Saudi Arabia Accuses Houthis of Firing Missile on Mecca, Rebels Deny

Mecca
Muslim pilgrims encircle the Kaaba at the Grand Mosque, in Mecca, September 14. Saudi Arabia have said Houthi rebels in Yemen fired a missile at the holy city, a claim denied by the rebels. AHMAD GHARABLI/AFP/Getty

Saudi Arabia has accused Iranian-backed Houthi rebels of firing a missile at the holy city of Mecca Friday, an accusation the rebels have denied, saying they targeted an international airport.

The Saudi military said that the missile was fired Thursday night from Yemen's northwestern Saada province, which borders southern Saudi Arabia. The missile caused no damage and the Saudi military immediately targeted the area from where it was launched, AP reported.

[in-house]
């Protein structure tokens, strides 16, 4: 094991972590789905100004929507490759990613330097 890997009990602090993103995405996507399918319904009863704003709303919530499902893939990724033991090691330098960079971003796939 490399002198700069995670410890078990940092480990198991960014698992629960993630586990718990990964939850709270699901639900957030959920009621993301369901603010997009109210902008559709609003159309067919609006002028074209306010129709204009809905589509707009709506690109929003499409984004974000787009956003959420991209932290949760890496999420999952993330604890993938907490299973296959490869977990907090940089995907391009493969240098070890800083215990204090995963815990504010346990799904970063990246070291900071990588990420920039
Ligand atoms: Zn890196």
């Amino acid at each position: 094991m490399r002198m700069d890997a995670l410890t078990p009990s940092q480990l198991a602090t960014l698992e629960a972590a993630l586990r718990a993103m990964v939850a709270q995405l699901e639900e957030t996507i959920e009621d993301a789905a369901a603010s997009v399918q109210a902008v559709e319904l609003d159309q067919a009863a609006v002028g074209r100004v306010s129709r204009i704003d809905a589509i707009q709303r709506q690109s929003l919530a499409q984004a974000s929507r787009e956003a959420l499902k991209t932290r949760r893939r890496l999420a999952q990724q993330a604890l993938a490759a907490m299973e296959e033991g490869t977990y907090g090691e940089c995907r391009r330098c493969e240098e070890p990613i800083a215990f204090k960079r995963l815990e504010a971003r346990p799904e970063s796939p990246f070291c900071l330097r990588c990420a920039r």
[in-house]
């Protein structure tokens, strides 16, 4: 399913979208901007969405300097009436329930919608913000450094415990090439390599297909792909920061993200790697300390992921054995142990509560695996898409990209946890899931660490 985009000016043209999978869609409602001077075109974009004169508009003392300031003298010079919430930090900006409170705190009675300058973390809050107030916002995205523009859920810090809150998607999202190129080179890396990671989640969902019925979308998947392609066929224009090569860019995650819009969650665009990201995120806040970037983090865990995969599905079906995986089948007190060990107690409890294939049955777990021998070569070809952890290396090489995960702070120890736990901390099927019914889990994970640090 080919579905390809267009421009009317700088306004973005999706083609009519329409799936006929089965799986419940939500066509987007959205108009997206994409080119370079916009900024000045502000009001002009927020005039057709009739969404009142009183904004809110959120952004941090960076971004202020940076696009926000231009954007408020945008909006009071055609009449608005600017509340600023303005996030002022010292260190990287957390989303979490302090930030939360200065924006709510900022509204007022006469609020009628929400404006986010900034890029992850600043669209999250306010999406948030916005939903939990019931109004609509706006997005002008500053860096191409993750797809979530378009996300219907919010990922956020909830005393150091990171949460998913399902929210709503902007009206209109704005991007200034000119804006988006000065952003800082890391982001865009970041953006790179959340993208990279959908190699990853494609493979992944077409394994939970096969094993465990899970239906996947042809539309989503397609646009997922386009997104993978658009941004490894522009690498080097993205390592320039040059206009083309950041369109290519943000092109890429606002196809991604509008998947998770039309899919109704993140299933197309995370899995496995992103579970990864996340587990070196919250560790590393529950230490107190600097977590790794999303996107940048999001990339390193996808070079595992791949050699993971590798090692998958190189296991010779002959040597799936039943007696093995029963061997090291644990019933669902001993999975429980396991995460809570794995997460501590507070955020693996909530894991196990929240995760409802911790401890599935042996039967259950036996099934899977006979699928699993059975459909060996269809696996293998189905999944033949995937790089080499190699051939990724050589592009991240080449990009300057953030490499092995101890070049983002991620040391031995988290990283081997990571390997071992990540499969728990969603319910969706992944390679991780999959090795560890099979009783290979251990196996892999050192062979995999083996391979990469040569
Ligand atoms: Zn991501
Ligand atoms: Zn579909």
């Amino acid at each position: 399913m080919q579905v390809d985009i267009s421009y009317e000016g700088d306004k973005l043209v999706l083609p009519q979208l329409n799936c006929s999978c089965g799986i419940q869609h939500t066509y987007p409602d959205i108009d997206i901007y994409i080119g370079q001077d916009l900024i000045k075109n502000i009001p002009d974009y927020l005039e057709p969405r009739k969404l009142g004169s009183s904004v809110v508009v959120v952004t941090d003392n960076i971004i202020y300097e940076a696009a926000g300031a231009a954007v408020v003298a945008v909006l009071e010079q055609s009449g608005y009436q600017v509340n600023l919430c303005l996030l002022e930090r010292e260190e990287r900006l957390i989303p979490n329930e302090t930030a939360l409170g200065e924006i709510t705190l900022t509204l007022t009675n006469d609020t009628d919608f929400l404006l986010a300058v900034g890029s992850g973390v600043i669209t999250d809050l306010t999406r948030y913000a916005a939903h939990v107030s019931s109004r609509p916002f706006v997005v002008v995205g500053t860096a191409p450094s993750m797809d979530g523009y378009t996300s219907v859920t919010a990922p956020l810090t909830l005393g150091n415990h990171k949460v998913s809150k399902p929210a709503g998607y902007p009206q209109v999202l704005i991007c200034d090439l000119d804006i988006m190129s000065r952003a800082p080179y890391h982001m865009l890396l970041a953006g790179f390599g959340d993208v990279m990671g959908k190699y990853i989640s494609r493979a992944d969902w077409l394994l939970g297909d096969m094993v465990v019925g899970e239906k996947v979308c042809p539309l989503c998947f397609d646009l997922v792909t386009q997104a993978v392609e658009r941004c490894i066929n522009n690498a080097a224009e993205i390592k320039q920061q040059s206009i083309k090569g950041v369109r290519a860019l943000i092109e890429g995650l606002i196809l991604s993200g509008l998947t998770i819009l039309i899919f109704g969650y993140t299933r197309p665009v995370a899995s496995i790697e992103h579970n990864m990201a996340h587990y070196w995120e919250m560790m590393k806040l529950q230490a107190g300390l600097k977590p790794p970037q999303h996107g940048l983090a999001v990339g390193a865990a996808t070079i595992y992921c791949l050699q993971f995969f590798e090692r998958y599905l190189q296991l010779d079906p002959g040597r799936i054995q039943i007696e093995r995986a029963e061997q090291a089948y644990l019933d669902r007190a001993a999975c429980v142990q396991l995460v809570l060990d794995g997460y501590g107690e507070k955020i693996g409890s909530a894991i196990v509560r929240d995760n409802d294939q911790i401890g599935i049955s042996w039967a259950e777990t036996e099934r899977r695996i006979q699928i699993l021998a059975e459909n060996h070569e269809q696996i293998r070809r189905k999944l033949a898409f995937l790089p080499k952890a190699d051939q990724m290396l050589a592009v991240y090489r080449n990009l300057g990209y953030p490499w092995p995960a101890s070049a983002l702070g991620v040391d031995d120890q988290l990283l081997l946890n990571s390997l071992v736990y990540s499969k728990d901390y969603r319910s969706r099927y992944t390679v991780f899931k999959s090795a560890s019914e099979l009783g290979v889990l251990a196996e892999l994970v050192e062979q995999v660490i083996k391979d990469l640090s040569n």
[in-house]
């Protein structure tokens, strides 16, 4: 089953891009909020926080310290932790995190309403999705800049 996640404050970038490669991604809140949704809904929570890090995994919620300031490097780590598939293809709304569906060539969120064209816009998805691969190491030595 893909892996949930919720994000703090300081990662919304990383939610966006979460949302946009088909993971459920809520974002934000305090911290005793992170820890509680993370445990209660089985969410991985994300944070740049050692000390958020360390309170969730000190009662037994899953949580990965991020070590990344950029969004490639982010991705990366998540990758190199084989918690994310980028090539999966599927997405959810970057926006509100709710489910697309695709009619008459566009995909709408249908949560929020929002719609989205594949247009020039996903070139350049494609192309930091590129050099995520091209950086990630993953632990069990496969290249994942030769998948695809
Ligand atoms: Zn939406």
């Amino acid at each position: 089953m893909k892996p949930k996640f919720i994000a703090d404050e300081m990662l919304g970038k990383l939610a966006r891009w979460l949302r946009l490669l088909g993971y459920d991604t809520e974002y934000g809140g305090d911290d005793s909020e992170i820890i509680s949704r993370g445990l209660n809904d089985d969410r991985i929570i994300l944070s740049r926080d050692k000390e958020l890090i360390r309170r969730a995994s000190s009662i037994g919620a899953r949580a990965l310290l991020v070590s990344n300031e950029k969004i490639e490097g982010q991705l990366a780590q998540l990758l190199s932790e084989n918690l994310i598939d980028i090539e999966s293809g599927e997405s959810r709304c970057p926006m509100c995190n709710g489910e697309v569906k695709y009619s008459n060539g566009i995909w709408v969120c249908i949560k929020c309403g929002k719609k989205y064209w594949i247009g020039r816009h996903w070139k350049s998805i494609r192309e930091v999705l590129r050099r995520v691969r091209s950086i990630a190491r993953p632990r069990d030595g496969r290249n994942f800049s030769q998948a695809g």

Houthi-controlled news channel Al-Masirah said that the Shiite forces had fired a missile at the King Abdulaziz International Airport in Jeddah, the Kingdom's busiest airport, which is 45 miles northwest of Mecca and handles pilgrims visiting the holy city.

The Houthi-run SABA news agency said that the missile had "directly hit" the airport and caused massive destruction, but no significant delays were reported at the airport as of Friday morning.

Protecting Mecca—the birthplace of the prophet Muhammad and the home of Islam's main shrine, the Kaaba —is one of the Saudi royal family's fundamental duties. Saudi citizens and Muslims worldwide are likely to be enraged by reports that the holy city was targeted.

But Hisham Al-Omeisy, an independent analyst based in Yemen, said on social media that the Saudis' claims were a dangerous means of stoking religious anger towards the Houthis.

A Saudi-led coalition has been striking Yemen since March 2015 after the Houthi rebels forced Yemeni President Abd-Rabbu Mansour Hadi into exile.